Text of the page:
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What Are Advance Directives?

Advance directives are documents that a person can complete to ensure that health care choices are respected. An advance directive only comes into play if a person can't communicate his or her wishes because he or she is permanently unconscious or mentally incapacitated.

There are two types of advance directives: a living will and a medical power of attorney. A living will, also called a declaration or directive, lets an individual leave written instructions about the kinds of medical treatment they would or would not want to have. The medical power of attorney or health care proxy is a document appointing someone to make medical decisions for the patient.

A 1991 law called The Patient Self Determination Act requires hospitals and nursing homes to tell patients about their right to refuse medical treatment. But for many reasons compliance has been spotty. "Hospitals are largely paying lip service to this," says Peter Clarke, a professor at the University of Southern California Institute for Health Promotion and Disease Prevention Research.

Clarke, who has been studying how to change attitudes about dying, says part of the problem with diffusion is that advance directive information is handed to patients and families at "the psychologically worst moment." When a person is being admitted to a health care facility, "it's an awful, dreadful time to bring up this topic," he says. Nonetheless, this is "the moment."

A Wide Range of Wishes

Dingbat Most people don't understand that a living will can reflect a broad array of end-of- life wishes, not simply a do not resuscitate order or no ventilator request. A patient may also want to decline radiation, surgery, or chemotherapy if they are in advanced stages of cancer.

People can put anything in their advance directives. One patient wrote that he wanted to have someone pray for him if he was dying. Some people list every medical intervention they do not want, while others want to make clear their request for heroic measures at any cost. A living will isn't just for people who want to avoid being sustained indefinitely on mechanical life support. It is a way to spell out personal wishes.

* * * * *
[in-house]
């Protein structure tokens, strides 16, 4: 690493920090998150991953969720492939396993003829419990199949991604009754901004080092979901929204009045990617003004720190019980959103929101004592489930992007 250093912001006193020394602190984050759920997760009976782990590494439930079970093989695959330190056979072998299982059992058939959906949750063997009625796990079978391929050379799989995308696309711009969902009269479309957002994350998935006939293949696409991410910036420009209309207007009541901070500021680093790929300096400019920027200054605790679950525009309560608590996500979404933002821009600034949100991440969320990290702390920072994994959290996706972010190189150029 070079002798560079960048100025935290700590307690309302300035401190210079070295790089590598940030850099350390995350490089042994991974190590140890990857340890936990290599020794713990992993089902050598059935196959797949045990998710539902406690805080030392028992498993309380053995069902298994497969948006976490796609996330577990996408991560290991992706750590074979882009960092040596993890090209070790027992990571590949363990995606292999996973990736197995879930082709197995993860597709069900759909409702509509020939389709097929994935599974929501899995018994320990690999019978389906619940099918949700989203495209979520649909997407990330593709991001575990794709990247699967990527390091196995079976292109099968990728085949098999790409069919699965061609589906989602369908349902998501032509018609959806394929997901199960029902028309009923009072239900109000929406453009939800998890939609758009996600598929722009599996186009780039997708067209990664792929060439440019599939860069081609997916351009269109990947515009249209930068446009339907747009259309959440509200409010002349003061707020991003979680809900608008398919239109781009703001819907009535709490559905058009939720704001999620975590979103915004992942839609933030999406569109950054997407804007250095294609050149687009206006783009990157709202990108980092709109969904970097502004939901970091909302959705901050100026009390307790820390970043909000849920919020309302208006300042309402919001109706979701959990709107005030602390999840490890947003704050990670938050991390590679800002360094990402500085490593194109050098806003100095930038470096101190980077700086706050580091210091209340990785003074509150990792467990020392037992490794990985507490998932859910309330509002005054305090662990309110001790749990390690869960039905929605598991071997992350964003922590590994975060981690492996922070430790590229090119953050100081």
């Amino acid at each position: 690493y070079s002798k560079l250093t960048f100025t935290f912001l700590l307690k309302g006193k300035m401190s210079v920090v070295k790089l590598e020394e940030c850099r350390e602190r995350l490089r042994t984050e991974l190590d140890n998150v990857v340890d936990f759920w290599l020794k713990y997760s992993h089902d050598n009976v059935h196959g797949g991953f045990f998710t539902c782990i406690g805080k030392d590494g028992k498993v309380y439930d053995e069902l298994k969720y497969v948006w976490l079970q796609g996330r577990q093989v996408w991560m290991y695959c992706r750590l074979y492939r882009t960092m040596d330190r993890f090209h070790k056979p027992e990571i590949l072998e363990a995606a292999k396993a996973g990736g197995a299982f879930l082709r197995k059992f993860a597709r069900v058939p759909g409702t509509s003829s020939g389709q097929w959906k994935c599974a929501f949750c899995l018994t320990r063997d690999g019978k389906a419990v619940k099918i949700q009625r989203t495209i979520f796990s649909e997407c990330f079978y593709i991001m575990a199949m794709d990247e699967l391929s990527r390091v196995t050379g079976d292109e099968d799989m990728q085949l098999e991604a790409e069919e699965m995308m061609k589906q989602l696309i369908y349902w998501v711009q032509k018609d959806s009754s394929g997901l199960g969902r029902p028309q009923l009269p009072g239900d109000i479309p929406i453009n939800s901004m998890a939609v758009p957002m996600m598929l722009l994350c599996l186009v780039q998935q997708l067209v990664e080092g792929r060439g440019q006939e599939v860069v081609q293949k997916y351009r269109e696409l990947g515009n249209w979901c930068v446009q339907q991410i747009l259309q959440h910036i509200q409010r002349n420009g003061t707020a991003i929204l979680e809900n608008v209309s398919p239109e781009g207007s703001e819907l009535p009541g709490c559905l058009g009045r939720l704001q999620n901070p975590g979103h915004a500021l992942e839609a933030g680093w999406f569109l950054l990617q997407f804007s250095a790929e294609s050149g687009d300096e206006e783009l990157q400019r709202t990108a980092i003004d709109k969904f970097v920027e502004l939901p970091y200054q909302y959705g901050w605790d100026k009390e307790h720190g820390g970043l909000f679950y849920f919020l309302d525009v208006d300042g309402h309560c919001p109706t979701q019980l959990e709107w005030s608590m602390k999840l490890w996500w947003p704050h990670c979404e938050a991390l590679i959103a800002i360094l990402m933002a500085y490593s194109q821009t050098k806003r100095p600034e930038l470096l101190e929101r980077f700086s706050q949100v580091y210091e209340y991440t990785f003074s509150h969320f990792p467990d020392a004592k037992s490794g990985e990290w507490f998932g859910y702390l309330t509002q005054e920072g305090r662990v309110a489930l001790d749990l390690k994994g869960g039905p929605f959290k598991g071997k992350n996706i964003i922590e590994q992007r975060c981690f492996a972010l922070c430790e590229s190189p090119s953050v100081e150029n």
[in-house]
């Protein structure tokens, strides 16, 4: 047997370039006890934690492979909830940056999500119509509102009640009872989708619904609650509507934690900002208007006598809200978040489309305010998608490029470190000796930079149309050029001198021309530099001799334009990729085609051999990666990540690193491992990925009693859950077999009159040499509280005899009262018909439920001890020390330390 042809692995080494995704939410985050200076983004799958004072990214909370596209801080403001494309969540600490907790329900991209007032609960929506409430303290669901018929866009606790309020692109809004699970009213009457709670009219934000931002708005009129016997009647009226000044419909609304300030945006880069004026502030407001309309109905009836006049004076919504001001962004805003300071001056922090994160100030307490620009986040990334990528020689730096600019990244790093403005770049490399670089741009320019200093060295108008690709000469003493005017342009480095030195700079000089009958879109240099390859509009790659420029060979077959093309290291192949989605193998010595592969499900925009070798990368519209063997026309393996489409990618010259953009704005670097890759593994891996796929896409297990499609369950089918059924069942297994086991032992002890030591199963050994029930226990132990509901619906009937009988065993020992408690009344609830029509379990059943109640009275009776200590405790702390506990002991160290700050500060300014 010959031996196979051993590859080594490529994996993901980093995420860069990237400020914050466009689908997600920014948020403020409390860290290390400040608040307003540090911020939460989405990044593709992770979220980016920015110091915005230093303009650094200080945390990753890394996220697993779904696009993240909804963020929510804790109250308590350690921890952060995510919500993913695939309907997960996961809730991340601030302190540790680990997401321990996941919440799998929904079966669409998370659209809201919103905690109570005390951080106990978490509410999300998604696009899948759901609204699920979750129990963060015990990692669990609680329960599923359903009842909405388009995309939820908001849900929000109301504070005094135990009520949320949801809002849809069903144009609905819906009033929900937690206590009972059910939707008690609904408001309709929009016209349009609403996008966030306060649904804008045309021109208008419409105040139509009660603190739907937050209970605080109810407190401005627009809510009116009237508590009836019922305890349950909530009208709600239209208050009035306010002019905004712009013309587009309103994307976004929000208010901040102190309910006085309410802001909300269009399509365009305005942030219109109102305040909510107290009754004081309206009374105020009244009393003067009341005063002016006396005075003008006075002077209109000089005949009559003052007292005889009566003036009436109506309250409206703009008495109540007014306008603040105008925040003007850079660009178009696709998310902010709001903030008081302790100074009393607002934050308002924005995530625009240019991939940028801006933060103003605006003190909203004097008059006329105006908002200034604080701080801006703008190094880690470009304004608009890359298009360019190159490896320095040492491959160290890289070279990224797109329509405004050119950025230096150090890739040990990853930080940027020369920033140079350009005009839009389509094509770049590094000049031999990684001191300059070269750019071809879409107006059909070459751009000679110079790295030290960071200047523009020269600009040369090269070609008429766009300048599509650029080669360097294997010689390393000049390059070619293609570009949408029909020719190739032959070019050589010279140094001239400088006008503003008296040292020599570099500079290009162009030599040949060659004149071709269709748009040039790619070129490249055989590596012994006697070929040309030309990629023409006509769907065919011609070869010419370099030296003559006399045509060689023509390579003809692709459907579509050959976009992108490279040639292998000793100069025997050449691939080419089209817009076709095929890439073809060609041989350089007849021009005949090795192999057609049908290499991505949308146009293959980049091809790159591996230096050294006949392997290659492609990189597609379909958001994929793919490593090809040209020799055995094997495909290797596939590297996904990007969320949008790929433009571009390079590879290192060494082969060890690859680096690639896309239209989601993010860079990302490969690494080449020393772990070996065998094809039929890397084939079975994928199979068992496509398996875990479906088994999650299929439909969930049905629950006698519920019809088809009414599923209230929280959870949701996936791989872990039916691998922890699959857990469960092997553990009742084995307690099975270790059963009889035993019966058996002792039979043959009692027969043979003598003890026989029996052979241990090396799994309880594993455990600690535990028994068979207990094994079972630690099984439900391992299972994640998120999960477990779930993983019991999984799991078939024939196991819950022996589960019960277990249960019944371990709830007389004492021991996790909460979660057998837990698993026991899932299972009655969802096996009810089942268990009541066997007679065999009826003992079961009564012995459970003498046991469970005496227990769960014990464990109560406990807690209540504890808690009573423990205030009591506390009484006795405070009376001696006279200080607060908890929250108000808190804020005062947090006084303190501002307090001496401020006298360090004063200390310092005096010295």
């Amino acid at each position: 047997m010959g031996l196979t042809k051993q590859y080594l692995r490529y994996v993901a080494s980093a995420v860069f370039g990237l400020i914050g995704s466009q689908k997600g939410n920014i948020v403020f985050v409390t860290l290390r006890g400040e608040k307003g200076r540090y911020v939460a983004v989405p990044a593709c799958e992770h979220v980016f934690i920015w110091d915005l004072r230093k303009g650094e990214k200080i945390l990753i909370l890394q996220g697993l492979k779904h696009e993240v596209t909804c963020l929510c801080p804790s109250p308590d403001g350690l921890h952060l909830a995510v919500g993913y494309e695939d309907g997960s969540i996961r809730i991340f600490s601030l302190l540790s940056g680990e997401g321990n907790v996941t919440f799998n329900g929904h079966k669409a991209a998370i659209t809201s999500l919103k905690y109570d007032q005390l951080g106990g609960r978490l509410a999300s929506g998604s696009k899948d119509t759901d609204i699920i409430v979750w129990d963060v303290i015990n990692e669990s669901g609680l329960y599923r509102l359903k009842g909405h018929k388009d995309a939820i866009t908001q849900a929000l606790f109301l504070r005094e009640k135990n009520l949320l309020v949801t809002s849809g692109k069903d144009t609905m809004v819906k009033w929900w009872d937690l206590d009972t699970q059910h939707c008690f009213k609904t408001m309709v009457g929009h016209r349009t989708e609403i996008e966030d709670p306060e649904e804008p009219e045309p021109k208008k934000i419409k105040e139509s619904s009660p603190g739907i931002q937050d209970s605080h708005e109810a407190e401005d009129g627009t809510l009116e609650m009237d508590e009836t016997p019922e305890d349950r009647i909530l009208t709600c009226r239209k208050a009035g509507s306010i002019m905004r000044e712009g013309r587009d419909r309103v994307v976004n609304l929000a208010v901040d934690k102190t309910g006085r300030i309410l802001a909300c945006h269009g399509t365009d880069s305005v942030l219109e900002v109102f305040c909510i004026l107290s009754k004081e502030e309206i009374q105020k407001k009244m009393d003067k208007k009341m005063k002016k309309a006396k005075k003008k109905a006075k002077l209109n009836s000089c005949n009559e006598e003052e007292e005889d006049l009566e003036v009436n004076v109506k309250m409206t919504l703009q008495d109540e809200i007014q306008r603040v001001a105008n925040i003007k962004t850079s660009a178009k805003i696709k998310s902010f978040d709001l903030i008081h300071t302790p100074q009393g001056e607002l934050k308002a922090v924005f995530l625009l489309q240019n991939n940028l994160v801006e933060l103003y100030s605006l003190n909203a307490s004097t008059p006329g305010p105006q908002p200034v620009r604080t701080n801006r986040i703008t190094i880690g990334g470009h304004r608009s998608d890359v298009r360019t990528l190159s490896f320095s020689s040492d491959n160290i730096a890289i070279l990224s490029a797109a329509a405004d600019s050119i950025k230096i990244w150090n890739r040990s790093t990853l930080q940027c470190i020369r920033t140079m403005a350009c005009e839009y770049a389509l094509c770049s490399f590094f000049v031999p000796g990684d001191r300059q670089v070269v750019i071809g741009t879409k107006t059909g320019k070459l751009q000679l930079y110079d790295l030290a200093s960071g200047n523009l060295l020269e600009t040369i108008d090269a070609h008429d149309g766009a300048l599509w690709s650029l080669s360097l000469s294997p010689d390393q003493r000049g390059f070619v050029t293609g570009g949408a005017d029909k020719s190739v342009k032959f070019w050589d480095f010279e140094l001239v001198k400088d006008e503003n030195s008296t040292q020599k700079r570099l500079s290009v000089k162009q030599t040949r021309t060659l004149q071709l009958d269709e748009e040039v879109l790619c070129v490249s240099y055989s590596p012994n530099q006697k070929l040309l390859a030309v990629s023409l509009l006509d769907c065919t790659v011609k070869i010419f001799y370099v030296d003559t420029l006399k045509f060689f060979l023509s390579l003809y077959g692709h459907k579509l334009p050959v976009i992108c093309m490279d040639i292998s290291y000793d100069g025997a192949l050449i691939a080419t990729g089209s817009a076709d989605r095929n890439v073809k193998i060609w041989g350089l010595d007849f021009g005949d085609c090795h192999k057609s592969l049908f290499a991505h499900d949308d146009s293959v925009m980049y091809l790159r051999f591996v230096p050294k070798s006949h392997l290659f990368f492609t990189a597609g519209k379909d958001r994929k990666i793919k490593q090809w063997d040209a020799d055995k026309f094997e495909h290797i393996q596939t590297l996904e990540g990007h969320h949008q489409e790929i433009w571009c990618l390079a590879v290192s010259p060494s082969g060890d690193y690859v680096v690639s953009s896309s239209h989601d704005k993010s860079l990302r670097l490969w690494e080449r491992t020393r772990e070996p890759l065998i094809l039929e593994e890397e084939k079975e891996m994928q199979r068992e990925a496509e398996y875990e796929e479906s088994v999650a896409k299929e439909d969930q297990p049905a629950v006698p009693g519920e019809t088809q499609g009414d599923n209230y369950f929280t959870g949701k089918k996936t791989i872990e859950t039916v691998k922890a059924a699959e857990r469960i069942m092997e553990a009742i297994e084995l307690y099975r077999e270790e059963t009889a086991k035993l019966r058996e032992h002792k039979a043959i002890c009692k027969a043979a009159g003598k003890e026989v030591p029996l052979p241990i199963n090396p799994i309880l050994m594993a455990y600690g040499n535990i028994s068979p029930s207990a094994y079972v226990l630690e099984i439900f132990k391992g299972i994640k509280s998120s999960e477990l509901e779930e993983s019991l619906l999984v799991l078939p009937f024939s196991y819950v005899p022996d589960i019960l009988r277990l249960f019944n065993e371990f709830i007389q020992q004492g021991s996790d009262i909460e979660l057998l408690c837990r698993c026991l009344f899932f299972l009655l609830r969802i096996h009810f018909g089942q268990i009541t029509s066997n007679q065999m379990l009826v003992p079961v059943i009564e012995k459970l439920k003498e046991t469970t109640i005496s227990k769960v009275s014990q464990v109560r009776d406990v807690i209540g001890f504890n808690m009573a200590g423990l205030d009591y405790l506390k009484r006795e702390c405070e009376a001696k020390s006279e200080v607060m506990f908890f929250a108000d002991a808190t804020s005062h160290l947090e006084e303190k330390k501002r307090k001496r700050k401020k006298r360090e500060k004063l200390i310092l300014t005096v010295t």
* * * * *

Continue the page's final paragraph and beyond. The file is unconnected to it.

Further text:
Through a federal grant and in collaboration with the American Association of Critical Care Nurses, Clarke and colleague Susan Evans are trying to motivate individuals to ponder end-of-life decisions and discuss them with their family, clergy, and physicians. They have prepared a home guide that walks individuals through the process of compiling a living will and deciding what medical interventions are important. Clarke and Evans also promote a wallet card that patients can carry with them, similar to an organ donor card. It states the type of advance directive a patient has, the name of the health care proxy, and the primary doctor's name who has the living will on file.

Picking a Proxy


The medical power of attorney or health care proxy is another type of advance directive. This allows a person to appoint a health care partner or agent who is legally bound to execute a patient's wishes if the individual is rendered mentally incapacitated. The proxy can be a spouse, a live-in partner, a parent, an adult child, a sibling, a nurse, or a close friend. Experts say it's important to pick an agent who will not be intimidated by medical authorities and will go to bat for you.

It's also very important to let someone know you've picked them to be your representative. There are many cases in which someone has been picked to be a health care proxy yet they have never had a conversation with the patient about their end-of-life desires.

The overall message about advance directives: Just filling out living wills will not ensure that your wishes are respected. You must also talk about them with your proxy, family, friends and health care providers. "A combination of paper and talk is the most powerful combination you can have," says Choice in Dying's Karen Kaplan.

"Advance directives are not a complete solution because wishes may change," adds Dr. Stanley Talpers, a part-time medical school professor at George Washington University Medical Center. "The only solution really is communication between the doctor and the patient. . . .We have to keep talking and listening."

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